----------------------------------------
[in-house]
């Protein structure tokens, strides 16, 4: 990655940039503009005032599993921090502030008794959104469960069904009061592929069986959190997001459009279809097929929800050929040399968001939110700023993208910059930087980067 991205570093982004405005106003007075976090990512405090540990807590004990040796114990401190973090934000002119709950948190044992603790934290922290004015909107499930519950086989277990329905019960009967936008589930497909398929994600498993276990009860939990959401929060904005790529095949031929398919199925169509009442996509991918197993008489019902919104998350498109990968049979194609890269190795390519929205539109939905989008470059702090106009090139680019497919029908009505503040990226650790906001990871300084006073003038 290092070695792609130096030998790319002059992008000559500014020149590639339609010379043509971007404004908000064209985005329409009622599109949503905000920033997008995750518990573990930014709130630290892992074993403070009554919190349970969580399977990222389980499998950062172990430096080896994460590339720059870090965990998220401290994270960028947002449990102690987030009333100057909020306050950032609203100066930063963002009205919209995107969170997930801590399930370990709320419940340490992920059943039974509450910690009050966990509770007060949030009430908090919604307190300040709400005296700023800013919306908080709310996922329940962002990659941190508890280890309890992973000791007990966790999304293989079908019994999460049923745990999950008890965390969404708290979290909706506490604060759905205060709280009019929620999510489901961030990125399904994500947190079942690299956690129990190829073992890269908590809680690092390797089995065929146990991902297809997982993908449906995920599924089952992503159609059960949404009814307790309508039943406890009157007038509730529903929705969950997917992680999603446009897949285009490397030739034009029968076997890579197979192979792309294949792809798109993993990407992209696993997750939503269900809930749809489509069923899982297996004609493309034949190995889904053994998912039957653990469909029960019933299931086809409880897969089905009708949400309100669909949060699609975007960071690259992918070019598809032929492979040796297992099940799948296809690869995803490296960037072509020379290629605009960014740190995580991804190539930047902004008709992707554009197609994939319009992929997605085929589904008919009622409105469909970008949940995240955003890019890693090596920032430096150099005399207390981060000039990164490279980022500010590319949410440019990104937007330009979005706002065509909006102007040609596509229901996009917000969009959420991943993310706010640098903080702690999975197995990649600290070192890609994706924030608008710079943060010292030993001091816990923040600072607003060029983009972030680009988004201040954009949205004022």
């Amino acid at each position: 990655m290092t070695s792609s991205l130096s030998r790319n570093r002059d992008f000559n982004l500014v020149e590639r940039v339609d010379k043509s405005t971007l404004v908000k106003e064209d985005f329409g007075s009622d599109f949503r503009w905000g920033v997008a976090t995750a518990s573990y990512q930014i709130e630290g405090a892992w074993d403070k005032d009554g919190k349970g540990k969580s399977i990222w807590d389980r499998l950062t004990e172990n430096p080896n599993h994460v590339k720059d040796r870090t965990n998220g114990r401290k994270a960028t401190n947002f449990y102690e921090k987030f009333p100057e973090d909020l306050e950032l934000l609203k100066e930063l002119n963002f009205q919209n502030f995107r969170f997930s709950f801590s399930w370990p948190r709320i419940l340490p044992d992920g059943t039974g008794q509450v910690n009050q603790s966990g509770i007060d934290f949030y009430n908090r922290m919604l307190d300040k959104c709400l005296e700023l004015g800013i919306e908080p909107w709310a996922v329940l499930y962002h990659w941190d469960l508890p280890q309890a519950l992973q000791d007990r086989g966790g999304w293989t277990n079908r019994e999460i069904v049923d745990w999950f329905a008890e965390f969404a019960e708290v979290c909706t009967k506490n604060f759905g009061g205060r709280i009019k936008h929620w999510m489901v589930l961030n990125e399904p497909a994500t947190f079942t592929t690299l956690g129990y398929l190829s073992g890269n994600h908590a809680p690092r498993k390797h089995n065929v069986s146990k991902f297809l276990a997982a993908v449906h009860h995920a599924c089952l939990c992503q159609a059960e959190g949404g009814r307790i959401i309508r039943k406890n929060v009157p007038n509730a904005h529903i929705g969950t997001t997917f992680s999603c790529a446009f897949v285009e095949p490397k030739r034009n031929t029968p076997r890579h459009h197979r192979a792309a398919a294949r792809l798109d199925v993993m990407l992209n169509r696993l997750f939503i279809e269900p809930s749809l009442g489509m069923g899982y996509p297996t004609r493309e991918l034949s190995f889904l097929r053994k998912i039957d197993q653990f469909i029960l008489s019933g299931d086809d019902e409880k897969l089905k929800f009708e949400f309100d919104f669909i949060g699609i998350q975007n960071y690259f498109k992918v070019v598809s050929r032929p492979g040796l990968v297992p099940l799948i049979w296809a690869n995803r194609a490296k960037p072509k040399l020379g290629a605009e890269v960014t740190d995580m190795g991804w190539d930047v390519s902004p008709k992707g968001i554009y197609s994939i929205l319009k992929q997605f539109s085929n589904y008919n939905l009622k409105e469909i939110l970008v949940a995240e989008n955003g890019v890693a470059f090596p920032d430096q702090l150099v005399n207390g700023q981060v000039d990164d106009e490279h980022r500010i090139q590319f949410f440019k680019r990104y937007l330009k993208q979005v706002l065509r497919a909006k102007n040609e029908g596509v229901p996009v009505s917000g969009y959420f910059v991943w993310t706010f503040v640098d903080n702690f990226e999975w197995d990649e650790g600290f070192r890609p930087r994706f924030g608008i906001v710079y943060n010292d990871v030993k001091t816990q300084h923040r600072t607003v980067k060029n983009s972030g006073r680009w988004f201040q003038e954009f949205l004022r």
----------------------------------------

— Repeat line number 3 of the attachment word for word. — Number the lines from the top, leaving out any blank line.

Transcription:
């Amino acid at each position: 990655m290092t070695s792609s991205l130096s030998r790319n570093r002059d992008f000559n982004l500014v020149e590639r940039v339609d010379k043509s405005t971007l404004v908000k106003e064209d985005f329409g007075s009622d599109f949503r503009w905000g920033v997008a976090t995750a518990s573990y990512q930014i709130e630290g405090a892992w074993d403070k005032d009554g919190k349970g540990k969580s399977i990222w807590d389980r499998l950062t004990e172990n430096p080896n599993h994460v590339k720059d040796r870090t965990n998220g114990r401290k994270a960028t401190n947002f449990y102690e921090k987030f009333p100057e973090d909020l306050e950032l934000l609203k100066e930063l002119n963002f009205q919209n502030f995107r969170f997930s709950f801590s399930w370990p948190r709320i419940l340490p044992d992920g059943t039974g008794q509450v910690n009050q603790s966990g509770i007060d934290f949030y009430n908090r922290m919604l307190d300040k959104c709400l005296e700023l004015g800013i919306e908080p909107w709310a996922v329940l499930y962002h990659w941190d469960l508890p280890q309890a519950l992973q000791d007990r086989g966790g999304w293989t277990n079908r019994e999460i069904v049923d745990w999950f329905a008890e965390f969404a019960e708290v979290c909706t009967k506490n604060f759905g009061g205060r709280i009019k936008h929620w999510m489901v589930l961030n990125e399904p497909a994500t947190f079942t592929t690299l956690g129990y398929l190829s073992g890269n994600h908590a809680p690092r498993k390797h089995n065929v069986s146990k991902f297809l276990a997982a993908v449906h009860h995920a599924c089952l939990c992503q159609a059960e959190g949404g009814r307790i959401i309508r039943k406890n929060v009157p007038n509730a904005h529903i929705g969950t997001t997917f992680s999603c790529a446009f897949v285009e095949p490397k030739r034009n031929t029968p076997r890579h459009h197979r192979a792309a398919a294949r792809l798109d199925v993993m990407l992209n169509r696993l997750f939503i279809e269900p809930s749809l009442g489509m069923g899982y996509p297996t004609r493309e991918l034949s190995f889904l097929r053994k998912i039957d197993q653990f469909i029960l008489s019933g299931d086809d019902e409880k897969l089905k929800f009708e949400f309100d919104f669909i949060g699609i998350q975007n960071y690259f498109k992918v070019v598809s050929r032929p492979g040796l990968v297992p099940l799948i049979w296809a690869n995803r194609a490296k960037p072509k040399l020379g290629a605009e890269v960014t740190d995580m190795g991804w190539d930047v390519s902004p008709k992707g968001i554009y197609s994939i929205l319009k992929q997605f539109s085929n589904y008919n939905l009622k409105e469909i939110l970008v949940a995240e989008n955003g890019v890693a470059f090596p920032d430096q702090l150099v005399n207390g700023q981060v000039d990164d106009e490279h980022r500010i090139q590319f949410f440019k680019r990104y937007l330009k993208q979005v706002l065509r497919a909006k102007n040609e029908g596509v229901p996009v009505s917000g969009y959420f910059v991943w993310t706010f503040v640098d903080n702690f990226e999975w197995d990649e650790g600290f070192r890609p930087r994706f924030g608008i906001v710079y943060n010292d990871v030993k001091t816990q300084h923040r600072t607003v980067k060029n983009s972030g006073r680009w988004f201040q003038e954009f949205l004022r």